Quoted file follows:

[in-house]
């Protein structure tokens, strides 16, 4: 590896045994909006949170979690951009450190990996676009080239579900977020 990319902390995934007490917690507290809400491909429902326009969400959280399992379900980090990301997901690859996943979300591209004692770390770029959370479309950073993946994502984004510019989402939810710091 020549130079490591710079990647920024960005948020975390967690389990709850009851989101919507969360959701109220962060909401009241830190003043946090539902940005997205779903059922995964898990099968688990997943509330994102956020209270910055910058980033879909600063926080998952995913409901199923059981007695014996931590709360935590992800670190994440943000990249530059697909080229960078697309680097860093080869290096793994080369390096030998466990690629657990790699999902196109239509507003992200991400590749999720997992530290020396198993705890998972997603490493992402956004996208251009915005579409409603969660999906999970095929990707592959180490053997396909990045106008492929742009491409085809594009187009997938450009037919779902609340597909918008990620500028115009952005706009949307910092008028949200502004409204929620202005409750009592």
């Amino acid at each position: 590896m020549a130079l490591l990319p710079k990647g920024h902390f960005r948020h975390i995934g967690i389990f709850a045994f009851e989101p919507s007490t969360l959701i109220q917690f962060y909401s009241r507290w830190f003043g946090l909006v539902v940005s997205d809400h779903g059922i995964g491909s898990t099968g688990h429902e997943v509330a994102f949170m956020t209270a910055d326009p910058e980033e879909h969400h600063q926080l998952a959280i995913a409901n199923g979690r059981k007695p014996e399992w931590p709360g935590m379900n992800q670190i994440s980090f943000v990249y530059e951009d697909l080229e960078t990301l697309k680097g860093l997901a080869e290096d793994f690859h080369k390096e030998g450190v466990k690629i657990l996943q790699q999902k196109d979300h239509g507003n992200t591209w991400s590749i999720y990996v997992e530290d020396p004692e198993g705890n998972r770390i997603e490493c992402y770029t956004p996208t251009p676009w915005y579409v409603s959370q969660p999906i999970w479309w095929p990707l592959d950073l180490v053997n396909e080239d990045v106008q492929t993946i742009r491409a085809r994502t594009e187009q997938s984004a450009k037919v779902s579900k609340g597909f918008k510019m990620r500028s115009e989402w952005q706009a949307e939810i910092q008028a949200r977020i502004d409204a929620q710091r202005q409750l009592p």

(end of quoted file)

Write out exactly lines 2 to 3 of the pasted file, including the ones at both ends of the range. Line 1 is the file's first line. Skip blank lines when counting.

């Protein structure tokens, strides 16, 4: 590896045994909006949170979690951009450190990996676009080239579900977020 990319902390995934007490917690507290809400491909429902326009969400959280399992379900980090990301997901690859996943979300591209004692770390770029959370479309950073993946994502984004510019989402939810710091 020549130079490591710079990647920024960005948020975390967690389990709850009851989101919507969360959701109220962060909401009241830190003043946090539902940005997205779903059922995964898990099968688990997943509330994102956020209270910055910058980033879909600063926080998952995913409901199923059981007695014996931590709360935590992800670190994440943000990249530059697909080229960078697309680097860093080869290096793994080369390096030998466990690629657990790699999902196109239509507003992200991400590749999720997992530290020396198993705890998972997603490493992402956004996208251009915005579409409603969660999906999970095929990707592959180490053997396909990045106008492929742009491409085809594009187009997938450009037919779902609340597909918008990620500028115009952005706009949307910092008028949200502004409204929620202005409750009592």
């Amino acid at each position: 590896m020549a130079l490591l990319p710079k990647g920024h902390f960005r948020h975390i995934g967690i389990f709850a045994f009851e989101p919507s007490t969360l959701i109220q917690f962060y909401s009241r507290w830190f003043g946090l909006v539902v940005s997205d809400h779903g059922i995964g491909s898990t099968g688990h429902e997943v509330a994102f949170m956020t209270a910055d326009p910058e980033e879909h969400h600063q926080l998952a959280i995913a409901n199923g979690r059981k007695p014996e399992w931590p709360g935590m379900n992800q670190i994440s980090f943000v990249y530059e951009d697909l080229e960078t990301l697309k680097g860093l997901a080869e290096d793994f690859h080369k390096e030998g450190v466990k690629i657990l996943q790699q999902k196109d979300h239509g507003n992200t591209w991400s590749i999720y990996v997992e530290d020396p004692e198993g705890n998972r770390i997603e490493c992402y770029t956004p996208t251009p676009w915005y579409v409603s959370q969660p999906i999970w479309w095929p990707l592959d950073l180490v053997n396909e080239d990045v106008q492929t993946i742009r491409a085809r994502t594009e187009q997938s984004a450009k037919v779902s579900k609340g597909f918008k510019m990620r500028s115009e989402w952005q706009a949307e939810i910092q008028a949200r977020i502004d409204a929620q710091r202005q409750l009592p």